Lord, bring the influences to bear on him that will help him to be a well-rounded character, emotionally whole and spiritually healthy.
Lord, may he find good friends, who will care about him, and he for them; friends who will build, not damage the formation of his character.
I pray that one such friend might one day be his wife, a woman of integrity who will stand by him through whatever life offers him, good or ill.

Lord I pray that he will identify the skills you have given him which education will hone to enable him to work usefully and productively in the world.
Lord, I pray that my boy will seek the forgiveness of his sins, and will be so filled with a sense of your forgiving grace, that he will always seek reconciliation with others, always offering forgiveness, just as he has been forgiven.

Lord I pray that as he grows he will find a place in a church fellowship that will love, accept, forgive, embrace, care and nurture him and be a spiritual home for him.
Lord I pray that he will not inherit too many of my bad habits, sins, follies and errors.
Rather that he be spared from these and protected by you.

Lord, when I look at the world, I am filled with paternal concern for my boy,
But I believe that your love for him outshines my own.
So I pray that your good hand would be upon him.
May he have a deliriously joyful birthday,
and may we have the peace of knowing that you are with him always.

Imperial War Museum

The Imperial War Museum in London is an interesting place. We had a few hours there, with my Mum over the half-term holiday. WWII has a massive, and ongoing influence in British culture - the sacrifice and cameraderie of a nation uniting to defeat the evil of Nazism, is a compelling image of national goodness and gallantry. Indeed I remember my Grandpa talking with obvious pride and nostalgia about wartime experiences, and comrades.

For generations of us brought up on such recollections, or on the Dambusters, or The Great Escape, the sight of a Spitfire or a Lancaster can produce a satisfying nostalgia. How easy it is though to forget, in the middle of such displays that everything on show in the great hall of the Imperial War Museum, is an instrument of death. Every machine, every vehicle, every piece of equipment, every aircraft are killing machines. Every Spitfire that risked pilot and crew to down enemy bombers heading for London, or Coventry, and defend us from tyranny, spat out bullets that ripped through the bodies of mother's sons, children's Dad's, wives husbands, someones' neighbour, someone's friend. Unlike the Imperial War Museum North (in Manchester), the main part of the London exhibition has too much kit, and not enough humanity. I would maybe have felt differently if I had attended the Holocaust Exhibition on the top floor, but (afraid that my young children were neither capable of dealing with the subject - or acting appropriately in it) sadly I didn't manage that.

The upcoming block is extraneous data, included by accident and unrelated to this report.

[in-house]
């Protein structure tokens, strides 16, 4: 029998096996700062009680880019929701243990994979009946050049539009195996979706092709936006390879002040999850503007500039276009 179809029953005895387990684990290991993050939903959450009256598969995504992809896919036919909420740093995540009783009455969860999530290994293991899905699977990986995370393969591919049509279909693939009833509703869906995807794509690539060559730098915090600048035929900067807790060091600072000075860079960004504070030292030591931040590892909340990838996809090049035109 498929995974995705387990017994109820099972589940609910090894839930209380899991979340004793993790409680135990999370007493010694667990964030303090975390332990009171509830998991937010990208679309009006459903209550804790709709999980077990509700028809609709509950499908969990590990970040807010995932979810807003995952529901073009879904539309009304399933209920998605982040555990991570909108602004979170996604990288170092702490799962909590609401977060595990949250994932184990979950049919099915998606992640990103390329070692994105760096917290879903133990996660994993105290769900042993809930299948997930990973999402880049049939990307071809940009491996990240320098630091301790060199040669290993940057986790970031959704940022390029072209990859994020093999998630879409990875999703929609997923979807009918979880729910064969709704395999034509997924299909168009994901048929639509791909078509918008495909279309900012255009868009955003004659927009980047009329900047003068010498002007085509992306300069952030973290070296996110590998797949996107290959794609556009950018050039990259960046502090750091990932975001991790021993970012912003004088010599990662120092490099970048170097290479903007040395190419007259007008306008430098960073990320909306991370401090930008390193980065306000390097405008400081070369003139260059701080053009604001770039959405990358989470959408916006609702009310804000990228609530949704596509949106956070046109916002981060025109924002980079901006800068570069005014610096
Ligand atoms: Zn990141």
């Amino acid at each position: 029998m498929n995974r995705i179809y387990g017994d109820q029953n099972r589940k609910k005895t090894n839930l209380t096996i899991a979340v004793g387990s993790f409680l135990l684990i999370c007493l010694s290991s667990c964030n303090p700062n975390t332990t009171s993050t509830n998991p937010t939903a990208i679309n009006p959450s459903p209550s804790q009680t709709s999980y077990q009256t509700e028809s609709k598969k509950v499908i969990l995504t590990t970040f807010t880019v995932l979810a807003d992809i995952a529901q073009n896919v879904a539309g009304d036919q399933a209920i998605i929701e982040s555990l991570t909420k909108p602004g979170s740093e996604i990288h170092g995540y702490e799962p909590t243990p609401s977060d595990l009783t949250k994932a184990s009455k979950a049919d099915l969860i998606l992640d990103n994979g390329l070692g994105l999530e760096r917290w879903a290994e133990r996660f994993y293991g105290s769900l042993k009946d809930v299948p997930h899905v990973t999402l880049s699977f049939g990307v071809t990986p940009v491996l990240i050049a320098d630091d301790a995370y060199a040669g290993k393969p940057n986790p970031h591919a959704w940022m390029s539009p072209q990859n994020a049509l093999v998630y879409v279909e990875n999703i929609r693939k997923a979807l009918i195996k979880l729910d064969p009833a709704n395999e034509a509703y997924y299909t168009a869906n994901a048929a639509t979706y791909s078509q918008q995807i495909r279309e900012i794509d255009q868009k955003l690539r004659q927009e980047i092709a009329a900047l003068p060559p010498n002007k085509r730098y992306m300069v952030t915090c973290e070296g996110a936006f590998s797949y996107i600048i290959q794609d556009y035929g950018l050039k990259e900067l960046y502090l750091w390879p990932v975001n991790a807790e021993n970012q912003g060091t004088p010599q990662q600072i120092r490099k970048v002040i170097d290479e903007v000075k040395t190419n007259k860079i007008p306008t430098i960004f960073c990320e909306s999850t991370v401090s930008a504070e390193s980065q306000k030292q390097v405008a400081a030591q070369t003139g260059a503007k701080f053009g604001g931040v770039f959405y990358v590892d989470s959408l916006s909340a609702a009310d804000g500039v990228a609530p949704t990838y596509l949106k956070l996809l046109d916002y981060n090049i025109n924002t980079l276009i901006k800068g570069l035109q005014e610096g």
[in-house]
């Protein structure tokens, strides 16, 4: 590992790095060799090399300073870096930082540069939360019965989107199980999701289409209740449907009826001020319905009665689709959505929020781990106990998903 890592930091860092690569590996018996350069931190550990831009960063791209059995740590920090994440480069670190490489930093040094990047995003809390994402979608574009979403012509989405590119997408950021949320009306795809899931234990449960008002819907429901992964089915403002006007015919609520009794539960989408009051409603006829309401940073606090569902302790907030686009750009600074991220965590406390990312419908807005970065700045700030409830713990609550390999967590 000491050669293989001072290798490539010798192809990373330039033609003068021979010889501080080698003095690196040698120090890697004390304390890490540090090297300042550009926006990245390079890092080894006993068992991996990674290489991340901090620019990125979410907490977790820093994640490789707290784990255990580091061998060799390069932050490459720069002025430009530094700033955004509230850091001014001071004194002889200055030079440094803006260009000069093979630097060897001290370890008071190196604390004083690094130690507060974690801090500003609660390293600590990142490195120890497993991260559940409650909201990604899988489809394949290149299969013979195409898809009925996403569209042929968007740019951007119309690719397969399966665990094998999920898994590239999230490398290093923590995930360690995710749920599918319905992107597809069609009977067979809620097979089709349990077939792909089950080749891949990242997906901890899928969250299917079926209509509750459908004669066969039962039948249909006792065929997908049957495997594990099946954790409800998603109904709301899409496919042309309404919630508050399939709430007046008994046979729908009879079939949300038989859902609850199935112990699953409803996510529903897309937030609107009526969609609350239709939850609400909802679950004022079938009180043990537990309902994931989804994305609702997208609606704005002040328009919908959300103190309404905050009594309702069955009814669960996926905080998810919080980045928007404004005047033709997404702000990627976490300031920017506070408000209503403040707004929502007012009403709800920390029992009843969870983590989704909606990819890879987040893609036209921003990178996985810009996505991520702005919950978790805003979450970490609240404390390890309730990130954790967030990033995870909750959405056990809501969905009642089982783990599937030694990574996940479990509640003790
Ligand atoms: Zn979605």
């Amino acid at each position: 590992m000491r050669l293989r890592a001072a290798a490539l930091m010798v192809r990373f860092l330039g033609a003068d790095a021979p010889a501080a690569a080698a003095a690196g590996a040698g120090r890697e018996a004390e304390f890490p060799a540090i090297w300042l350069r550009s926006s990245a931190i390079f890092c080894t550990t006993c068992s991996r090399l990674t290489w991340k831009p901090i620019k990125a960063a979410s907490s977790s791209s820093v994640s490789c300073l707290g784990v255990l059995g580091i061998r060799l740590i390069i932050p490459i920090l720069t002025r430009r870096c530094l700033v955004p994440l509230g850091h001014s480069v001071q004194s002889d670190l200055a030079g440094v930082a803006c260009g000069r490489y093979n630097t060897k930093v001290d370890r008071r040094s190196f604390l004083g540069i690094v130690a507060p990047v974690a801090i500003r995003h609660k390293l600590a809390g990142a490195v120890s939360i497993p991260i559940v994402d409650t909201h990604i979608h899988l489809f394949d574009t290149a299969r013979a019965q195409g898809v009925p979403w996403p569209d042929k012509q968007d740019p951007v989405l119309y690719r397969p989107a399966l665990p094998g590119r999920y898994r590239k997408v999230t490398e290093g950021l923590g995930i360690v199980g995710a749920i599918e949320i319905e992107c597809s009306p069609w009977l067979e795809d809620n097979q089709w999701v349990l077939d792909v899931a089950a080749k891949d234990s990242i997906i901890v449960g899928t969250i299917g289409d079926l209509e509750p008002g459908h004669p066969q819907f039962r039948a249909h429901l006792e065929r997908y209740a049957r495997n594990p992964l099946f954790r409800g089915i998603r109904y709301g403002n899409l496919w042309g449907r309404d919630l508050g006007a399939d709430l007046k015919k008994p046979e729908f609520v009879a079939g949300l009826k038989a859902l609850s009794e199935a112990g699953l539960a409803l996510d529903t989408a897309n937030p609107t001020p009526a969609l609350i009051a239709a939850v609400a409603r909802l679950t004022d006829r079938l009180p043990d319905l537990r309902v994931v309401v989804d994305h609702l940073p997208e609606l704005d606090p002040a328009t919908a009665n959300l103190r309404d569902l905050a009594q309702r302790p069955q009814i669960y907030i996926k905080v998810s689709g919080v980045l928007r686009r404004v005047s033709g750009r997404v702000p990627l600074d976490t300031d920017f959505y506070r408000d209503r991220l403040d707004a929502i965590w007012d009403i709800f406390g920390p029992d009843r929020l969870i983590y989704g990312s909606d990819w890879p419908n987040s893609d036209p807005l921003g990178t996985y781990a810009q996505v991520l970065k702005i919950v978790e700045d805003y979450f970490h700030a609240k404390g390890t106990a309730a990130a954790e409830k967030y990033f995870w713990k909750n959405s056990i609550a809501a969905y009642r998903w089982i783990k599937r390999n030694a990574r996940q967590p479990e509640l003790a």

The kids really loved the "Horrible Histories: Terrible Trenches" exhibition though. Based on the TV/series and books, the informative, grizzly and funny exhibition engaged and educated the kids for ages; and left the adults with an interesting ethical dilemma about how long should pass before a tragedy is suitable material for satire. Everyone agreed that the death of Saxon King Edmund II, being stabbed up the rear-end by a Viking hiding in his toilet was ripe for such humour; but has long enough passed since WWI for jokes to be made about malnutrition and lice in the trenches? Here there was less agreement. Either way, the kids were happy - and learning, and asking serious questions too.

Most bizarely however, we met another family from the same school as our kids, and then found out that our kids babysitter was in the museum at the same time as us, and we missed her!

Monday, October 19, 2009